Burns's paper (being a review) leaves out the affects of inserting delays, so we'll have to turn elsewhere for an answer. The particular section references "Task scheduling in distributed real-time systems" by L. Sha, J.P. Lehoczky, and R. Rajkumar. If you could get ahold of that paper, it should clarify how delay insertion reduces task periods. Sadly, I cannot, so have to resort to supposition.
What happens is almost what you suppose, but the scheduler doesn't need to inspect the process's internals (i.e. it doesn't need to check for the delay) or make any decisions; the natural affects of the delay do the necessary scheduling work. By "delay", I'm assuming a call to
sleep() (or similar), which allows for cooperative multitasking. When considering the following, keep in mind how the scheduler determines period: by keeping track of how long it's been since the process was last schedulable (perhaps using exponential averaging).
There are two relevant affects of
sleep(): the process will be suspended (i.e. removed from scheduling), and will get rescheduled after the delay ends. When the process wakes up, the most recent period began when the process was last schedulable, which is the delay period plus the previous execution time. Consequently, the subtasks can be considered to be tasks with period equal to the delay plus the previous subtask's execution time (note that the subtask period could be considered as consisting of other delay times or subtask execution times; to simplify matters, the requested delays should be equal and the subtask execution times be as close as possible). In other words, a task of period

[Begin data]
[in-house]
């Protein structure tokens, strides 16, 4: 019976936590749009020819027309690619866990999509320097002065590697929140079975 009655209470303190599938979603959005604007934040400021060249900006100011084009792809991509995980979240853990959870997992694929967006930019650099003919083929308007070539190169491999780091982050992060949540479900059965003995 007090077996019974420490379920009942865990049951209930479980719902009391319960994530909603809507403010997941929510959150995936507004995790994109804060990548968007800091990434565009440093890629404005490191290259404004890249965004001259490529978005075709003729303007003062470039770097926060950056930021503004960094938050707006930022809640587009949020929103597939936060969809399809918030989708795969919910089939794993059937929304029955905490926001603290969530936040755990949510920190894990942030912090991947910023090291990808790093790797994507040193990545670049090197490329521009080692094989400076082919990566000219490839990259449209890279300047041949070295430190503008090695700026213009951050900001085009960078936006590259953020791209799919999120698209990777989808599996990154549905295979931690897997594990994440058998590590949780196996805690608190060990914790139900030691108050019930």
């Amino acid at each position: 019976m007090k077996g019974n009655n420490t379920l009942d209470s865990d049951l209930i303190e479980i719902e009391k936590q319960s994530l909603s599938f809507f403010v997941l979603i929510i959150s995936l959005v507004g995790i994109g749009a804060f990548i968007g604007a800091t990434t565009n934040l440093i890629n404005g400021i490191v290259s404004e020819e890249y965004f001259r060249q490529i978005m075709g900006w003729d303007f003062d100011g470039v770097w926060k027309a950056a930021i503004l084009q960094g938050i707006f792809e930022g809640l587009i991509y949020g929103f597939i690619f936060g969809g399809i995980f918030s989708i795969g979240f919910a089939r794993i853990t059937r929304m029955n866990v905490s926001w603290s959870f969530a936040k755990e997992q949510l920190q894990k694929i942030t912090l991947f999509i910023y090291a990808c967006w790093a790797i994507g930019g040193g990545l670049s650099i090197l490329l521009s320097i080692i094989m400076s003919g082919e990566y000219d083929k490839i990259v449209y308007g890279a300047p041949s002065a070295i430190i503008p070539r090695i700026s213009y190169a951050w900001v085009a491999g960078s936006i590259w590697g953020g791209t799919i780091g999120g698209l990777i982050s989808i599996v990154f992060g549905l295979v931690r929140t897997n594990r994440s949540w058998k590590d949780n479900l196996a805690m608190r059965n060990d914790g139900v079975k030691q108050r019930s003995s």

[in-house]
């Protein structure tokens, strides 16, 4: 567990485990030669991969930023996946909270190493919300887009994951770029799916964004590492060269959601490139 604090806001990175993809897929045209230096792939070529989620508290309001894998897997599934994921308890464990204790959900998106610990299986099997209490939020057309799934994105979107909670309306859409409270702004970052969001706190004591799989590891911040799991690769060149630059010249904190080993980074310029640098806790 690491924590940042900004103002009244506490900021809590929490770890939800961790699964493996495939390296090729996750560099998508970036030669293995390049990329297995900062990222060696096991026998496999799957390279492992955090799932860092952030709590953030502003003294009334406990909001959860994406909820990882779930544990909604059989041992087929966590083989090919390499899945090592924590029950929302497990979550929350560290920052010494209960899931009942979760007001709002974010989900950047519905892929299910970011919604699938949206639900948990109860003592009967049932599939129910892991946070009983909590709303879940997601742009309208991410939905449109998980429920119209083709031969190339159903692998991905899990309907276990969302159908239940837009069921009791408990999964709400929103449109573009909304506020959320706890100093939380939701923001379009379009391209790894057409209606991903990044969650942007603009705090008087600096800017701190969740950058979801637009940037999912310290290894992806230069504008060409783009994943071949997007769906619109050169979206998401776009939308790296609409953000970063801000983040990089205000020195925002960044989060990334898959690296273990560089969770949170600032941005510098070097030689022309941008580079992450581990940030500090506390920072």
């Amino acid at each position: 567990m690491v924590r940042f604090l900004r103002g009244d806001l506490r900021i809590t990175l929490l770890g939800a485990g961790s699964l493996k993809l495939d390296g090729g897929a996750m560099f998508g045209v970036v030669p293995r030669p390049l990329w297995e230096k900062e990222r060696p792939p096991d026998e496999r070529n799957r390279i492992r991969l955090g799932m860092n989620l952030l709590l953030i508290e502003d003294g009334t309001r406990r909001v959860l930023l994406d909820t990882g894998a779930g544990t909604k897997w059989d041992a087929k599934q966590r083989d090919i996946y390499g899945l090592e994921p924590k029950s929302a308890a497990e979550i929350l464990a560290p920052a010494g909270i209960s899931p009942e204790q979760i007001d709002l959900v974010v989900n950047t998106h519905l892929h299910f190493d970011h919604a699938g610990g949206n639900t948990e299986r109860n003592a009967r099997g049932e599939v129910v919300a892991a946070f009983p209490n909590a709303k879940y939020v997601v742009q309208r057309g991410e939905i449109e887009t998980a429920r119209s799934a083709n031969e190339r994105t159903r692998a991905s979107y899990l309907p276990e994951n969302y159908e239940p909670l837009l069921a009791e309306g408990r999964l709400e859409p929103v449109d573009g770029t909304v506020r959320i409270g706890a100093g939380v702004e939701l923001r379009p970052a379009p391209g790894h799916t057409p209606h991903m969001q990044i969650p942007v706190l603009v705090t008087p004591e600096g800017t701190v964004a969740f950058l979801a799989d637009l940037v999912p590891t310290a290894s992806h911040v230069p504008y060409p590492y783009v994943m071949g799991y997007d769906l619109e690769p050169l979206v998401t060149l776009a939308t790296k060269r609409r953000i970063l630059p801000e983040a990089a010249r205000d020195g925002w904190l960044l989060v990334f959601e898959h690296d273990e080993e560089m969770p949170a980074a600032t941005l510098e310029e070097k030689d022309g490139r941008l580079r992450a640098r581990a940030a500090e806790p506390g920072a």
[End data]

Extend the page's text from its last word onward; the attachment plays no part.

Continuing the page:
p and average execution time
e is turned into
n subtasks with period
p/n and execution time
For example, Burns's paper mentions a process P2 that runs every 30 seconds for 3 seconds. Inserting two calls to
sleep(9) around 1 and 2 seconds along transforms the task into three subtasks of period 10 and average execution time of 1 second. I believe the delay must be 9 seconds, as shortening the delays would increases the period between the 3rd and 1st subtasks (when it comes around again), increasing the period for the 1st subtask, which would reduce its priority.